Heard but Never Seen, the Voices Behind 911 - NBC Southern California
4 Our Heroes

4 Our Heroes

Honoring Southern California's everyday heroes

Heard but Never Seen, the Voices Behind 911

"Everybody that works here every single day is a hero. Everybody here handles all kinds of situations and a lot of times they don't get credit for it."

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    NEWSLETTERS

    Heard but Never Seen, the Voices Behind 911
    KNBC-TV

    The heroes being honored are heard, rarely ever seen but are always ready to answer the call when help is needed during an emergency. They are the voices behind 911.

    One 911 operator receives an average of 150 calls in a 24 hour day.

    They are known as the unseen faces behind the LAPD's 911 communications division. With 600 employees, it's the LAPD's largest unit.

    It's a high-stress job that demands quick thinking.

    4OurHeroes: 911 Operators' Unseen Heroics

    [LA] 4OurHeroes: 911 Operators' Unseen Heroics

    The voices behind 911 are heard, rarely ever seen but are always ready to answer the call when help is needed during an emergency. NBC4 meets the operators behind the 911 phone calls in this weeks 4OurHeroes. Kathy Vara reports for NBC4 News on Friday, August 10, 2018.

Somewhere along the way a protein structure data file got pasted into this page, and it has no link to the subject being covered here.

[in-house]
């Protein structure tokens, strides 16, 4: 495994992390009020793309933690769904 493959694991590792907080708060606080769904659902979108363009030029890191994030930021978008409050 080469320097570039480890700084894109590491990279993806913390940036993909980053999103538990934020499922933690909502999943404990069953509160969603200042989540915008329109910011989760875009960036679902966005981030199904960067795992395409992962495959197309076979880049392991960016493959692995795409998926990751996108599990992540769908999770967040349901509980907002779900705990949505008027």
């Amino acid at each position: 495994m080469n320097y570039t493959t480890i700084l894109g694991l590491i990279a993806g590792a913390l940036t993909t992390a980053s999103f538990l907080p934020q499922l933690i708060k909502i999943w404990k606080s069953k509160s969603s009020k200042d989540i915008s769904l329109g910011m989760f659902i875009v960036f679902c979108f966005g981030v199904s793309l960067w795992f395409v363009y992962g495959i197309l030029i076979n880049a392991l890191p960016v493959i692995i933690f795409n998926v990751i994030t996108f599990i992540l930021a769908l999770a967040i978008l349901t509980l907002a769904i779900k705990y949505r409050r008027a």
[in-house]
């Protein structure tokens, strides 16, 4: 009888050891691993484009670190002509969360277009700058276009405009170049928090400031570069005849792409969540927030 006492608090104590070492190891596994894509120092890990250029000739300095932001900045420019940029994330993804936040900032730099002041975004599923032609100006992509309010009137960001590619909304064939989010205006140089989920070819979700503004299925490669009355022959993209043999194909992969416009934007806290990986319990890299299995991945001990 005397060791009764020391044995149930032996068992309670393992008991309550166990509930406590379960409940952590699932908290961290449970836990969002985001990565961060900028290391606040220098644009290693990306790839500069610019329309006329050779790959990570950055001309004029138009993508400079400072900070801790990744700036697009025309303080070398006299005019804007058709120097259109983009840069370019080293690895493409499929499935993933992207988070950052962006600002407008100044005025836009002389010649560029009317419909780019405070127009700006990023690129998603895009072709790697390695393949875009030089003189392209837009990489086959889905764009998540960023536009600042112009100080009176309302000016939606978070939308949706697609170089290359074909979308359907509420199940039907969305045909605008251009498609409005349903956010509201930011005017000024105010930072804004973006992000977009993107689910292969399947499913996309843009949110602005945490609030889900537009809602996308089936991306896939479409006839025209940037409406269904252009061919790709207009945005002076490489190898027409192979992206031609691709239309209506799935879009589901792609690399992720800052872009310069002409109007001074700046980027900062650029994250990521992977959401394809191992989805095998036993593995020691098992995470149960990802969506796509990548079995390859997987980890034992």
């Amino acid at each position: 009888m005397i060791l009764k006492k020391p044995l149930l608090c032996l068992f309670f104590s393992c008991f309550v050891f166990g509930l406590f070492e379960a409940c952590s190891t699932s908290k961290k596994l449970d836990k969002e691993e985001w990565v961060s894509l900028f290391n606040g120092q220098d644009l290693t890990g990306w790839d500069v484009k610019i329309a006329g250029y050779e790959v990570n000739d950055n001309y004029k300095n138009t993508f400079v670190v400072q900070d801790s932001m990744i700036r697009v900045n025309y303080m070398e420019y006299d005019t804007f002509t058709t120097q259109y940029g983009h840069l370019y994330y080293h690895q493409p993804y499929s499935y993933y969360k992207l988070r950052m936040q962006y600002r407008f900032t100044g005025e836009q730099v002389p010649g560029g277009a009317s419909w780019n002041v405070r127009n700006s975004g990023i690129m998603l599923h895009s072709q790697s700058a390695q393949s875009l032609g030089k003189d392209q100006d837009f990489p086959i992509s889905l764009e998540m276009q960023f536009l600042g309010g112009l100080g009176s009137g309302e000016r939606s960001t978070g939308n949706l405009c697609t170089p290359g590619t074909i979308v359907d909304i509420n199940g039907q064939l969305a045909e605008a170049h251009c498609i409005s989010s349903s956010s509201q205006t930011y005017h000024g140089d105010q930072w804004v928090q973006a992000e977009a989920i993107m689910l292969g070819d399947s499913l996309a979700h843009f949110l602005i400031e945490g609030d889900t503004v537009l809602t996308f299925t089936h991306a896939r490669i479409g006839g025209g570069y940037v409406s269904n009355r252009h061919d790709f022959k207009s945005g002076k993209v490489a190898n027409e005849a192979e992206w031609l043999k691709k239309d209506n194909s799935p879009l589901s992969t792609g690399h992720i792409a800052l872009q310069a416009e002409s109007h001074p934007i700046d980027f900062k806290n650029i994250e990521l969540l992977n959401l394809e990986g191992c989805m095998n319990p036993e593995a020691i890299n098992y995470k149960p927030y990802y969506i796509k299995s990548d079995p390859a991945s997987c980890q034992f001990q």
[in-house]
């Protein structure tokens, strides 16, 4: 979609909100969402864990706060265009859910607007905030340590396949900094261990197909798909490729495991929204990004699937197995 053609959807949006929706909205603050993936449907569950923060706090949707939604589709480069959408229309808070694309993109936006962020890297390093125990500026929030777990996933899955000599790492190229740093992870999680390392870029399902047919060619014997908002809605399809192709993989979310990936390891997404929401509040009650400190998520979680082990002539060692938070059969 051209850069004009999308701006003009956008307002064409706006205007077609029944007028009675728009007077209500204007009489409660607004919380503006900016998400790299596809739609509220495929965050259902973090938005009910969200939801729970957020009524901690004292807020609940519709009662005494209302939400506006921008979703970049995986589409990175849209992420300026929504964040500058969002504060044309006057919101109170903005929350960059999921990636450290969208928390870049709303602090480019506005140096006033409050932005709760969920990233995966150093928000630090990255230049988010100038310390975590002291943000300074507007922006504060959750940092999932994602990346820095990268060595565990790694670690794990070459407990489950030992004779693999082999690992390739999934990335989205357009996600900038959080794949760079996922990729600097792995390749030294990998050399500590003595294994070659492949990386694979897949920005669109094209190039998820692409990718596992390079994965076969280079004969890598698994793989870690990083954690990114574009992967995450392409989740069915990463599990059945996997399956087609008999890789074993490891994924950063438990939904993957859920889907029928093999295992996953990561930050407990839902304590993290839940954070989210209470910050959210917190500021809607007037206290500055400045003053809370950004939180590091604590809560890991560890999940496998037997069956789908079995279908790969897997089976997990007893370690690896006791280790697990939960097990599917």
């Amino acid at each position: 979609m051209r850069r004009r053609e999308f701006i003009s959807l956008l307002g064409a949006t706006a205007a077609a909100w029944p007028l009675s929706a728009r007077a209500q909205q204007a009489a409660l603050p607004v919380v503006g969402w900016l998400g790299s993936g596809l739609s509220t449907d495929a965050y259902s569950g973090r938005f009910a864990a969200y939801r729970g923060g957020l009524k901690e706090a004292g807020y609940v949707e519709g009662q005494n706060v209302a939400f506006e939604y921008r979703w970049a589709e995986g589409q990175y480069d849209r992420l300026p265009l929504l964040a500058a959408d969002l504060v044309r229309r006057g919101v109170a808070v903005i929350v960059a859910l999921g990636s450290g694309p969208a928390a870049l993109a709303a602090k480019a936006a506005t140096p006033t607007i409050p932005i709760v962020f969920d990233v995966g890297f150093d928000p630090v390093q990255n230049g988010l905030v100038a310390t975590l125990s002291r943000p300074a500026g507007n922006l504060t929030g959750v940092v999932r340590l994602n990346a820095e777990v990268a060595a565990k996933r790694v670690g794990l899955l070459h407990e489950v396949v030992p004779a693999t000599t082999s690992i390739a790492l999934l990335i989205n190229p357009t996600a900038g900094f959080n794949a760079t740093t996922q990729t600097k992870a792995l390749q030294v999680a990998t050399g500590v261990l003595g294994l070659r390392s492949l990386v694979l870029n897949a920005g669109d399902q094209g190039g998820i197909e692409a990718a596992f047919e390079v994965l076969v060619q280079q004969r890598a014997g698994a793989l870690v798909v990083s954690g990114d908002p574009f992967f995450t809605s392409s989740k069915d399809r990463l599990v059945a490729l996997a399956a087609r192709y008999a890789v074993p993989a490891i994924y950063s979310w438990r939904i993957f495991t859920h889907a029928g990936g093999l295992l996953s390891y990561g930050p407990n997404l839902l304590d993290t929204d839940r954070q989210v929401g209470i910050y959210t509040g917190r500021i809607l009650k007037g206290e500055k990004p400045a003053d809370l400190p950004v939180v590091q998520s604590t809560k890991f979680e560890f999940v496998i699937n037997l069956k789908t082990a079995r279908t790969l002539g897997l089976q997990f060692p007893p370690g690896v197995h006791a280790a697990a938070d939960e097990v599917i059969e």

(Published Friday, Aug. 10, 2018)

    "What can I do in this desperate moment," said 911 Police Service Representative, Agegaye Scianni.

    That was the same question Police Service Representative Dana Kono asked herself in May of 2016 when a co-worker got a call from a hiker who had been lost for days in the hills above Chatsworth.

    "He was getting dehydrated, exposure," Kono said.

    The hiker had limited cell service and two percent battery life but he was able to provide 911 with one very important clue.

    "He says, 'I see airplanes.' I know what he's looking at," Kono said. "He's looking at the flight path from Northern California into either Van Nuys or Burbank."

    Air traffic control was able to zero in on his location.

    Kono suggested a way for him to catch the rescuers attention.

    "Turns out he had on a bright blue shirt underneath and I think on the news you see him waving the shirt when the helicopter came overhead," Kono said.

    The hiker was saved and Kono was awarded the department's lifesaving medal.

    "Sometimes it's not that dramatic but that's what we do every day in some shape or forms," said Timothy McRae, a Police Service Representative.

    McRae's award-winning moment came just after the department rolled out the new text to the 911 program.

    "I got a text from a woman saying her boyfriend was attacking her," McRae said.

    The woman was hiding and afraid to talk, McRae got the police there right away.

    "You have to be able to think quickly and think out of the box," Scianni said.

    "Everybody that works here every single day is a hero. Everybody here handles all kinds of situations and a lot of times they don't get credit for it," said McRae.

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